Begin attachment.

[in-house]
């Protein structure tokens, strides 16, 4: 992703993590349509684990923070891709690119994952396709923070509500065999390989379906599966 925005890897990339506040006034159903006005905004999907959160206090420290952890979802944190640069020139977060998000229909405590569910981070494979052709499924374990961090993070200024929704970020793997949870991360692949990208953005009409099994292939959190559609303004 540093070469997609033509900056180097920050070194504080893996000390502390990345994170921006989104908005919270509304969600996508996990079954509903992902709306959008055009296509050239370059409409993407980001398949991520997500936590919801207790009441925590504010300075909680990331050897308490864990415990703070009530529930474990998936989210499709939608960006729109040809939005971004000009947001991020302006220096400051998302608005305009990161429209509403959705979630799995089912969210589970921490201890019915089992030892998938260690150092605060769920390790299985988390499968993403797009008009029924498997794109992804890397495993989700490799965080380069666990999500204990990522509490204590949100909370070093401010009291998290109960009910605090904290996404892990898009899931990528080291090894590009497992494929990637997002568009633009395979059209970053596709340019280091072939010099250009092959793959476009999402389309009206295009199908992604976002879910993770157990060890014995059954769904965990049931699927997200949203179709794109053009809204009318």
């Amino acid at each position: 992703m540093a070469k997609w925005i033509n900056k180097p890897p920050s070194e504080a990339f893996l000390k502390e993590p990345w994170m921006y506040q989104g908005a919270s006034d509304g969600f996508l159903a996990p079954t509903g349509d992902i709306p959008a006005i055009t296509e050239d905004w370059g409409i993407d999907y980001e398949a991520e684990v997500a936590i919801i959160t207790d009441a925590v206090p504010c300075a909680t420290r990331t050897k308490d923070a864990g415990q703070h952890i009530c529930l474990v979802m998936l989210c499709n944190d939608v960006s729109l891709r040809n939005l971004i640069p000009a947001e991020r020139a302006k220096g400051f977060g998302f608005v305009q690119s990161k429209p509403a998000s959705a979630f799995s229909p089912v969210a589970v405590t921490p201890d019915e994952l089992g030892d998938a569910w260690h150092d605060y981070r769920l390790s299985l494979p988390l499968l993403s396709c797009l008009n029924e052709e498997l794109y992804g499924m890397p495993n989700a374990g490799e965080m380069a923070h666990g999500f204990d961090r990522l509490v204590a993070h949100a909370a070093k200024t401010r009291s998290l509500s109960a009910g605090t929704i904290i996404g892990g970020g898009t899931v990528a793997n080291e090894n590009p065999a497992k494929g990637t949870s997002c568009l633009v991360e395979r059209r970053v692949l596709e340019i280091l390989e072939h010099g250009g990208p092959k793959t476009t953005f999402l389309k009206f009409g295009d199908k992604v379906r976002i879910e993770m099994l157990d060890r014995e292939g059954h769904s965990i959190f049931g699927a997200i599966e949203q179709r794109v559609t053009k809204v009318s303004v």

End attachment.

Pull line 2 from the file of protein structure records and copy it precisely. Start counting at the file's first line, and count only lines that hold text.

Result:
């Protein structure tokens, strides 16, 4: 992703993590349509684990923070891709690119994952396709923070509500065999390989379906599966 925005890897990339506040006034159903006005905004999907959160206090420290952890979802944190640069020139977060998000229909405590569910981070494979052709499924374990961090993070200024929704970020793997949870991360692949990208953005009409099994292939959190559609303004 540093070469997609033509900056180097920050070194504080893996000390502390990345994170921006989104908005919270509304969600996508996990079954509903992902709306959008055009296509050239370059409409993407980001398949991520997500936590919801207790009441925590504010300075909680990331050897308490864990415990703070009530529930474990998936989210499709939608960006729109040809939005971004000009947001991020302006220096400051998302608005305009990161429209509403959705979630799995089912969210589970921490201890019915089992030892998938260690150092605060769920390790299985988390499968993403797009008009029924498997794109992804890397495993989700490799965080380069666990999500204990990522509490204590949100909370070093401010009291998290109960009910605090904290996404892990898009899931990528080291090894590009497992494929990637997002568009633009395979059209970053596709340019280091072939010099250009092959793959476009999402389309009206295009199908992604976002879910993770157990060890014995059954769904965990049931699927997200949203179709794109053009809204009318």